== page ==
I’ve got the perfect way to beat any lie-detector test: believe what I’m saying when I say it. I never “lie.” I’ll give partial truths, answers that are technically true but have misleading implications, or answers that are true under a particular warped interpretation of events (much as Obi-Wan Kenobi justified his statement that Darth Vader killed Luke Skywalker’s father). But actually tell a lie? Never!

    In other words, I never tell a lie I don’t believe. 😉

  • One way to avoid bias is to avoid telling lies. The brain circuitry that you use to lie to others has significant overlap with the brain circuitry that tweaks your own thoughts. What you cannot bear to admit or to say, you will sooner or later stop thinking.

  • Paul Gowder

    The trivial answer to the nervous people, etc. objection is: “watch for these cues with reference to that person’s ordinary baseline.” I believe that’s how actual polygraph exams work: they first get the baseline response to banal questions before making determinations about abberant responses.

  • Eliezer, great point – yes, let’s try not to tell lies.

  • Some years ago I decided to cut down on lying, and it was very liberating. It does indeed free up a lot of resources, although you better train on being diplomatic.

    As for detecting lies, it is better to combine cues than look for individual cues. Aldert Vrij & Samantha Mann, Detecting Deception: The Benefit of Looking at a Combination of Behavioral, Auditory and Speech Content Related Cues in a Systematic Manner, Group Decision and Negotiation 13: 61–79, 2004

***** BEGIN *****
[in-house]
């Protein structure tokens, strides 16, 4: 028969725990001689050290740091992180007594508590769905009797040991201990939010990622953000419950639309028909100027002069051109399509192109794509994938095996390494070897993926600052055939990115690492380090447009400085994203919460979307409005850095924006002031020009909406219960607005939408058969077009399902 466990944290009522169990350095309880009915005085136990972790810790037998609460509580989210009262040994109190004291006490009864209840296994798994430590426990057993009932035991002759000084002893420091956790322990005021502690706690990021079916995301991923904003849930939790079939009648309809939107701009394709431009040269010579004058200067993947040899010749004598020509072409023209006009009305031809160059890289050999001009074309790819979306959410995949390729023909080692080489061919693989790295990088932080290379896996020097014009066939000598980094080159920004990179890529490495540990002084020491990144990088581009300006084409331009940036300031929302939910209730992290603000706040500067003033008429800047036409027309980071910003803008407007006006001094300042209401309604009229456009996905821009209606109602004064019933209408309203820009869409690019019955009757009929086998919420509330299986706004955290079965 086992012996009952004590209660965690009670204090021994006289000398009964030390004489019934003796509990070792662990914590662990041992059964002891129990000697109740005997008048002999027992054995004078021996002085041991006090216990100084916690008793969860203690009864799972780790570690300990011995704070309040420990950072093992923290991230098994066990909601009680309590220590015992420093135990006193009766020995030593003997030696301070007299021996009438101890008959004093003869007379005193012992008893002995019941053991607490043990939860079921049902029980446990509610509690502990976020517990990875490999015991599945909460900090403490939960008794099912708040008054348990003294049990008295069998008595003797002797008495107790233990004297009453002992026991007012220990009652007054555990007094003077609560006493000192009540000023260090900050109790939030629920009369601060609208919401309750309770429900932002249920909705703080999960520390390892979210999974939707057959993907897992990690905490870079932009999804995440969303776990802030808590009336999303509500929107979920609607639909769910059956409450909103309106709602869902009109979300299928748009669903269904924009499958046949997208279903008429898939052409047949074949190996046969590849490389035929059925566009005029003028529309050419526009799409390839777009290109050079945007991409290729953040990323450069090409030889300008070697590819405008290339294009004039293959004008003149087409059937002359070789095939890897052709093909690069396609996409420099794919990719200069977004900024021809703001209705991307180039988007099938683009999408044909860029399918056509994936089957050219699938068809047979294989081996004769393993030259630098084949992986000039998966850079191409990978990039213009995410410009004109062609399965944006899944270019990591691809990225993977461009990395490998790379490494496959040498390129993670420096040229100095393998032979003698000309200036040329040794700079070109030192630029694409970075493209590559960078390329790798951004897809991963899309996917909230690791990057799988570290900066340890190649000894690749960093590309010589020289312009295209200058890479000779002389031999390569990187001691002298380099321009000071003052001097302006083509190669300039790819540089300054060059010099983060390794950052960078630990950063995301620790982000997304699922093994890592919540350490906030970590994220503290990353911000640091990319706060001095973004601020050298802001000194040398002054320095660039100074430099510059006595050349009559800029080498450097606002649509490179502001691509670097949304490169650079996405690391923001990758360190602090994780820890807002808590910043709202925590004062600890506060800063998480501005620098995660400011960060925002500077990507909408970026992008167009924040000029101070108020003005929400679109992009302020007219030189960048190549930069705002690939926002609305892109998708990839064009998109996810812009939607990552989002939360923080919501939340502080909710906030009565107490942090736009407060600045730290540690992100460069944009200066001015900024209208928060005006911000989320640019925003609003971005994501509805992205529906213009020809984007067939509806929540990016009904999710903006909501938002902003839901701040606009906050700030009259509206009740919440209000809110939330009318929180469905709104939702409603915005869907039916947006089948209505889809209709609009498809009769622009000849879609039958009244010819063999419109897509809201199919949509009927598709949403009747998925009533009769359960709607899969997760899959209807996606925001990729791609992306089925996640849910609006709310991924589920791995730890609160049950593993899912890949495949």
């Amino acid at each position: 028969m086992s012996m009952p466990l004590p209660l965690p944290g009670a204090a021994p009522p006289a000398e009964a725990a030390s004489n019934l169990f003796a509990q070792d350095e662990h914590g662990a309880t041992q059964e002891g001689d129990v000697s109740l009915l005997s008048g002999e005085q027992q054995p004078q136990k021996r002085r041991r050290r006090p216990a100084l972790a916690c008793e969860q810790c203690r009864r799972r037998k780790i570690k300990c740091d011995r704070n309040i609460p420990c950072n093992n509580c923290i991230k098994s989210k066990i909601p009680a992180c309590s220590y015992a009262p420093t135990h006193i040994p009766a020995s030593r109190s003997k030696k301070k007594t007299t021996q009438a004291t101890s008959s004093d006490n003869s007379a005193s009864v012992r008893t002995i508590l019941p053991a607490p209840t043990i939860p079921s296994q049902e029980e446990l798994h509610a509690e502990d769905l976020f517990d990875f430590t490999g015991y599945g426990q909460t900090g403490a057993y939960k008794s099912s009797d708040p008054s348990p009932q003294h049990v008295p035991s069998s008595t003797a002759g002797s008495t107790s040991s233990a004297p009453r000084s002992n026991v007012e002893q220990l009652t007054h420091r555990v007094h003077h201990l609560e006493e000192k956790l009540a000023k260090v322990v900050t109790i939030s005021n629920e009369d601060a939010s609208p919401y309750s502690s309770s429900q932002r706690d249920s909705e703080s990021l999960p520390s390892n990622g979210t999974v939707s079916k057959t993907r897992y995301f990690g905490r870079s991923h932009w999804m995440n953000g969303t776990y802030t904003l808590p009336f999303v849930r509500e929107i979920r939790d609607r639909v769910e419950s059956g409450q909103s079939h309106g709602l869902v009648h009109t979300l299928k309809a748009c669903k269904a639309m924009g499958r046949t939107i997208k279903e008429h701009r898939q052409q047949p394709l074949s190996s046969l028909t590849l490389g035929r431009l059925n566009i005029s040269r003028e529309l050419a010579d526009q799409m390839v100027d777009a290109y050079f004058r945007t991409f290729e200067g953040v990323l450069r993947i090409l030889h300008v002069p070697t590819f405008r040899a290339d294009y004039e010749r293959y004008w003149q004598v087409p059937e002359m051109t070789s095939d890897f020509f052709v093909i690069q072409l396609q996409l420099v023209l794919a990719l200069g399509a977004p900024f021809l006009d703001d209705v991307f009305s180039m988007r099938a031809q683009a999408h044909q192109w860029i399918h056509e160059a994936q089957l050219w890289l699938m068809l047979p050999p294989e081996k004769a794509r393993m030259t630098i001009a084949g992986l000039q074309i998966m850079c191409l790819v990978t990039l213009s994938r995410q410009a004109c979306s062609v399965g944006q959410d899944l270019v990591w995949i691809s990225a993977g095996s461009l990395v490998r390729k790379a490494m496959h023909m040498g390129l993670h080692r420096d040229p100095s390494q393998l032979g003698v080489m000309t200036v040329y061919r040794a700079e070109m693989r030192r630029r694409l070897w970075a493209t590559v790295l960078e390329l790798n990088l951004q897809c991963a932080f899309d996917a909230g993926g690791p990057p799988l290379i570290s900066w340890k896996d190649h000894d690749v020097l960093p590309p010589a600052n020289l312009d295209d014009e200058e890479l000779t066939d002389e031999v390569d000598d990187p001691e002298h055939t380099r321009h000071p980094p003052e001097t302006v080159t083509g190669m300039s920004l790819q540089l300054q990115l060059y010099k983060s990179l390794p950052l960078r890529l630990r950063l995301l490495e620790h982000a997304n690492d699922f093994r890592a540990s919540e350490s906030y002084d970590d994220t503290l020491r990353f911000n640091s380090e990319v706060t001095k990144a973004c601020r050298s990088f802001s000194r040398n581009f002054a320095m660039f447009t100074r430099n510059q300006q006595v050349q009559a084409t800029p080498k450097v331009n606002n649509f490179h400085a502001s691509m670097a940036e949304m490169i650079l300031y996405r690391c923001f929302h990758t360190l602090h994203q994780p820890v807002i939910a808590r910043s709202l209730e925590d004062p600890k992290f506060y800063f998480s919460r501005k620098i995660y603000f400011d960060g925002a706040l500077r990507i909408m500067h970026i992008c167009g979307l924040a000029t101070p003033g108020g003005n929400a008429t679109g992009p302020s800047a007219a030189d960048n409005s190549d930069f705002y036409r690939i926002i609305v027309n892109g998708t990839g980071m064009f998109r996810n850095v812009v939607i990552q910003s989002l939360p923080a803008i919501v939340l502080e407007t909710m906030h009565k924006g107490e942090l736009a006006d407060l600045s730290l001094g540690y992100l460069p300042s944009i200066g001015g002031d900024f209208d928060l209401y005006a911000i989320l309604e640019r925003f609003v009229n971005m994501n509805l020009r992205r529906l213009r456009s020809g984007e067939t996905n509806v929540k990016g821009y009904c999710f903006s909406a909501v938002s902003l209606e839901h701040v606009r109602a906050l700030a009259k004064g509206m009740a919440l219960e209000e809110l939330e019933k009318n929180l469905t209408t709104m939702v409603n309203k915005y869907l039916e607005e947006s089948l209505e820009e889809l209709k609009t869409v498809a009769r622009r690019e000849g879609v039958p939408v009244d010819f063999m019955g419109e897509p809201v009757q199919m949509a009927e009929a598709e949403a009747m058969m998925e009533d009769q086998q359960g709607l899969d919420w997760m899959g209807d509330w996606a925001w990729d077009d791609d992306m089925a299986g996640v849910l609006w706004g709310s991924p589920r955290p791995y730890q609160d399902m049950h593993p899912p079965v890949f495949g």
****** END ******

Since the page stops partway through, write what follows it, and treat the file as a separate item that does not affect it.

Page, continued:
lists a variety of possible cues and talks about tests of detecting lies using them. They conclude that:

    “there is growing evidence that CBCA scores, Reality Monitoring scores and some nonverbal cues, particularly illustrators and hand and finger movements are useful to look at. It sounds reasonable to suggest that the more these cues occur simultaneously in a person’s response, the more likely it is that the person is lying. Our own study (Vrij et al., 2000) showed that lie detection with each of the cues individually did not result in high hit rates. In other words, it is essential to work with multiple cue models.”

    “The combined analyses revealed the most accurate classification of liars and truth tellers with a total hit rate of 81% (85% lie detection hit rate and 77% truth detection hit rate).”

    One useful trick according to them is to compare the possible lie with a baseline of normal behavior for the person. But the method will only work if it is applied correctly, and they in particular point out the problems caused by making accusations that lead to biases in both the interviewer and interviewee. There is also a lot of widespread myths about individually reliable cues such as “liars look away” and “liars make many movements”, making many “expert” lie detectors actually worse than normal people at deception detection because they only look at single factors. The authors actually suggest a method to train away this bias, by having police either state whether people in a video are lying, or whether they have to think hard. Afterwards they can confront their scores and see that the thinking hard approach works much better.

  • billshit

    was he writing about autists?

  • Stefan King

    I try consciously to be honest. I used to ‘not lie’ much, because of the consequences of getting caught. A reputation for trustworthyness is a good asset. But since I made the precept of honesty explicit, I learned more about myself. First I thought I would lose the seeming tactical advantage of bending the truth, but truth has equal advantages. I now know I feel the urge to lie mostly about my professional output, which tells me I’m way to attached to other peoples percetption of my social status.